J&J, P&G collaborations target flu, heart disease

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Two major drug chain manufacturer partners — Johnson & Johnson and Procter & Gamble — are involved in collaborations that could make a big impact in fighting flu and heart disease.

Scientists from The Scripps Research Institute (TSRI) and J&J’s Janssen pharmaceutical subsidiary have found a way to induce antibodies to fight a wide range of influenza subtypes — with the hope that one day this could enable people to forgo the need for repeated seasonal flu shots.

TSRI-Janssen HA flu protein

The immunogen in the TSRI-Janssen study is intended to teach the body to make powerful antibodies against a range of flu strains.

“This study shows that we’re moving in the right direction for a universal flu vaccine,” according to Ian Wilson, Hansen Professor of Structural Biology and chair of the Department of Integrative Structural and Computational Biology at TSRI.

Though an annual flu shot provides some protection against influenza, subtypes not covered by the vaccine can surface rapidly. Over past decade, studies from TSRI, Janssen and others have shown that some people can make powerful antibodies that can fight many subtypes of flu at once by targeting a site on the influenza virus that doesn’t mutate rapidly. However, these “broadly neutralizing antibodies,” or bnAbs, are rare, TSRI noted.

Yet researchers in the TSRI-Janssen study — published online this week by the journal Science — zeroed in on a potential target: a protein on the surface of influenza, called hemagglutinin (HA). HA is present on all subtypes of influenza, providing the key viral “machinery” that enables the virus to enter cells. Most importantly, the long “stem” region of HA, which connects the virus to cells, plays such a crucial role that mutations at the site are unlikely to be passed on. “If the body can make an immune response against the HA stem, it’s difficult for the virus to escape,” explained Wilson.

The effort marks the first time that scientists have been able to cut off the variable head region of HA, designing features able to stabilize the conformation of the original protein, and mimick the key broadly neutralizing site. The aim was to use this synthetic version of the HA stem in a vaccine to teach the body to make powerful antibodies against influenza virus, priming it to fight off a range of flu strains.

Results of tests in rodents and primates are encouraging, showing that antibodies elicited against one influenza subtype could protect against a different subtype. The next step is to see if the immunogen can do the same in humans. “While there is more work to be done, the ultimate goal, of course, would be to create a life-long vaccine,” Wilson added.

Cleveland Clinic-Procter Gamble heart disease biomarker

Cleveland Clinic and P&G aim to develop an OTC product that can help people manage levels of TMAO, a substance produced by gut bacteria and linked to heart disease.

The study was funded by Janssen and used resources at the Stanford Synchrotron Radiation Lightsource SLAC National Accelerator Laboratory, supported by the U.S. Department of Energy and the National Institutes of Health’s National Institute of General Medical Sciences.

Meanwhile, the Cleveland Clinic is collaborating with Cleveland HeartLab (a Cleveland Clinic spin-off) and Procter & Gamble to develop and commercialize a diagnostic and management solution for a heart disease biomarker recently discovered by researchers in Cleveland Clinic’s Lerner Research and Heart & Vascular Institutes.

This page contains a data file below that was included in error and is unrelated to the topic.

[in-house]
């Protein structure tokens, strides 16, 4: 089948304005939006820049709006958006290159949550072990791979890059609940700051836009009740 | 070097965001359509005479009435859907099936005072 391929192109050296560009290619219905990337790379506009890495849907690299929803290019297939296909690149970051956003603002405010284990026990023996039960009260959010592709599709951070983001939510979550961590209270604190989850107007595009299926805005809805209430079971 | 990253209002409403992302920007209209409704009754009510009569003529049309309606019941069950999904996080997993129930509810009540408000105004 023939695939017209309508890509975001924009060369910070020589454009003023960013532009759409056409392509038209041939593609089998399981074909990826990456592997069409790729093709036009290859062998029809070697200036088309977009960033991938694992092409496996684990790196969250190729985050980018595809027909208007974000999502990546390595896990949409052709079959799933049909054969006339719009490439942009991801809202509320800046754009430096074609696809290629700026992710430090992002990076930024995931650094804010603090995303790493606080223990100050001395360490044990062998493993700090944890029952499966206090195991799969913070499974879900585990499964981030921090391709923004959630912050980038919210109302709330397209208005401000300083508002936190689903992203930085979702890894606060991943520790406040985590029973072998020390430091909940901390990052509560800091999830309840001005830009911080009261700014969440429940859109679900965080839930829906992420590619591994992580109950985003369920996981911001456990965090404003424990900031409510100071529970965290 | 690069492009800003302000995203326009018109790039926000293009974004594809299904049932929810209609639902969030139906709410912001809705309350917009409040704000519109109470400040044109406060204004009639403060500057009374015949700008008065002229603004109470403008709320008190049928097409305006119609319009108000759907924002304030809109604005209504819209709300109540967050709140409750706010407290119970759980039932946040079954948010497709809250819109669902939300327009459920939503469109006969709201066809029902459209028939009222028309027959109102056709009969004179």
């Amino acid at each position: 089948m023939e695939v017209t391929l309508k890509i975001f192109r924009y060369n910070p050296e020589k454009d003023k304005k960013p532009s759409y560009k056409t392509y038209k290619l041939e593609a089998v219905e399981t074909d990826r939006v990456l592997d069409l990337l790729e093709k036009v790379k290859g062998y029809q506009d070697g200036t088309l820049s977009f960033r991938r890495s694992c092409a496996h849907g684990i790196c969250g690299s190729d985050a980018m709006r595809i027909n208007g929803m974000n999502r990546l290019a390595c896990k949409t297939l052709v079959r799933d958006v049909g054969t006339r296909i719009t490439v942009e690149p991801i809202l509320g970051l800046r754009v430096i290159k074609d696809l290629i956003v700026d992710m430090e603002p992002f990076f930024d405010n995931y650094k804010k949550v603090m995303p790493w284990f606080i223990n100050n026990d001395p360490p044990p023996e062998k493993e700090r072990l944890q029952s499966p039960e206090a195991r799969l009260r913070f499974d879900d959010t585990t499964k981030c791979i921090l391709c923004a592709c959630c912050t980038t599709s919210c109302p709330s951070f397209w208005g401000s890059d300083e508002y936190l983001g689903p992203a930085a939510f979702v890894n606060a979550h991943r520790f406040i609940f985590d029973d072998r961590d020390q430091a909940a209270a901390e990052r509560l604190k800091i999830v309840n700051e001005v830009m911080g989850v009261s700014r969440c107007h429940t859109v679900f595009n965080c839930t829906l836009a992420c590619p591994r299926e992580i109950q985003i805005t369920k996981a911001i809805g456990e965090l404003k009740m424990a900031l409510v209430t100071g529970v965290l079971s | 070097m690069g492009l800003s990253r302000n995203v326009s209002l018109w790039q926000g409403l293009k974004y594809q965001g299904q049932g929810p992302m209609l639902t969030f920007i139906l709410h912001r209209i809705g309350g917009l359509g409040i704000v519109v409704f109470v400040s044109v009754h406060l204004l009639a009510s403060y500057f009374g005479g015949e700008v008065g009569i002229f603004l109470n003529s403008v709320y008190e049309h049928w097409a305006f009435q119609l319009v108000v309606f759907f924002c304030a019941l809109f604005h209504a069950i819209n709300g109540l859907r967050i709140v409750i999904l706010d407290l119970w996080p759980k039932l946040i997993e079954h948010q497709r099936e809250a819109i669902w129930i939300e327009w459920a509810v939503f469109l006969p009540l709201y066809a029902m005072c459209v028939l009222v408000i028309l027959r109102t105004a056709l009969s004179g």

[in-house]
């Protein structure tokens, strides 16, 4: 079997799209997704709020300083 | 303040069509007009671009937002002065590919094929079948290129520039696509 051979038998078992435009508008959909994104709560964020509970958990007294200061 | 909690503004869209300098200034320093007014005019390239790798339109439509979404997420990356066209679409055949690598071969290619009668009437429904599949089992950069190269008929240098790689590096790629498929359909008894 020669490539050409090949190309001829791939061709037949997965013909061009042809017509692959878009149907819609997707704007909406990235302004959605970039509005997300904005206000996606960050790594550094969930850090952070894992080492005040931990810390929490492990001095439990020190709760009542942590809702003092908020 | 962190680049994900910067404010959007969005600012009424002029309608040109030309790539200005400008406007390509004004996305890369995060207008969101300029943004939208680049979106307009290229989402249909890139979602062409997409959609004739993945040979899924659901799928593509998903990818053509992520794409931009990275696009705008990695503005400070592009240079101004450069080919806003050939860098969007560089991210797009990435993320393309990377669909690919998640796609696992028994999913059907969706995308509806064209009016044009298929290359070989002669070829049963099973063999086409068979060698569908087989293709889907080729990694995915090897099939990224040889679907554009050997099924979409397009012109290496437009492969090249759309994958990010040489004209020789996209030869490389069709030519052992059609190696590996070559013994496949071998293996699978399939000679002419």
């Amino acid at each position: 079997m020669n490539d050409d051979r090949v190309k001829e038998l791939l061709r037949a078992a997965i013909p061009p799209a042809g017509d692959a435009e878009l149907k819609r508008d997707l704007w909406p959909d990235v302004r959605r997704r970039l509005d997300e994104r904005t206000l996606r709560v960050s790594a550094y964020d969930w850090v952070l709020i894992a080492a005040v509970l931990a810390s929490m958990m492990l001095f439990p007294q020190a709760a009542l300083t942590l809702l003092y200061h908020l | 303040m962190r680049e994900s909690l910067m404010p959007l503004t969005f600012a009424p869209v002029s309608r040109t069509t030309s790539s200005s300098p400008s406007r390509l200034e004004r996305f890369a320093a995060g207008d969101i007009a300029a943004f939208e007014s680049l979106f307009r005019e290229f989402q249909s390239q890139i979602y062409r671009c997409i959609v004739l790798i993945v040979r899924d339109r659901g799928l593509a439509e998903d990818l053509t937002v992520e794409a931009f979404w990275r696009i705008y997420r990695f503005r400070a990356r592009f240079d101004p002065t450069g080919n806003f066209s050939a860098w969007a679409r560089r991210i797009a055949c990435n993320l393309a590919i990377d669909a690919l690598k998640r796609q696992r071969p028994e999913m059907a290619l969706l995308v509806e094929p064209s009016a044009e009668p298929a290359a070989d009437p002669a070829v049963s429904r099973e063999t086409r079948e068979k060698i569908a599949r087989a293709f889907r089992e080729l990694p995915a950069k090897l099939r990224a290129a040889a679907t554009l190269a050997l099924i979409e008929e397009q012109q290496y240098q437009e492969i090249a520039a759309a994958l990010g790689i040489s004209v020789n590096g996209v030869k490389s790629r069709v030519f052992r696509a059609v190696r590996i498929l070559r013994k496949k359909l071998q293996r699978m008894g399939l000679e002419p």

Plans call for Cleveland HeartLab to develop a diagnostic test to measure blood levels of trimethylamine-N-oxide (TMAO), a substance that is produced by gut bacteria and linked to heart disease.

In addition, Cleveland Clinic researchers will work with P&G to create an over-the-counter product that can help people manage their TMAO levels.

The Cleveland Clinic noted that numerous clinical studies now indicate that measuring TMAO levels can reveal heightened cardiovascular risks that standard tests, such as cholesterol and inflammation testing, tend to miss.

“This research is truly remarkable and has revealed a whole new level for researchers and industry to explore,” commented Dr. Edward Fisher, director of the Center for the Prevention of Cardiovascular Disease at the NYU School of Medicine.

Cleveland Clinic Innovations, the commercialization arm of Cleveland Clinic, has been working to license the biomarker as a clinical diagnostic test and develop a solution for managing elevated TMAO levels.

According to Thomas Graham, chief innovation officer at Cleveland Clinic, partnering with P&G was a logical strategy because the company has developed and distributed a range of health and wellness brands, including a new “Meta” line of wellness products that offer consumers simple wellness solutions that can be easily incorporated into their lives. Cleveland Clinic and P&G have entered into a joint development agreement to create an OTC product that will help manage TMAO levels.

In the meantime, Cleveland HeartLab has licensed the biomarker to offer TMAO testing and aims to add the new test to its menu of advanced cardiovascular disease tests by the year’s end.

“This collaborative effort between nationally recognized leaders further illustrates Cleveland HeartLab’s commitment to bring cutting-edge discoveries to clinicians who are eagerly looking for better tools to manage heart disease, the No. 1 killer of men and women in the U.S.,” stated Jake Orville, president and CEO of Cleveland HeartLab. “We have a strong history of innovation and are very pleased to collaborate with two global giants in health care — the Cleveland Clinic and Procter & Gamble — on this promising project.”


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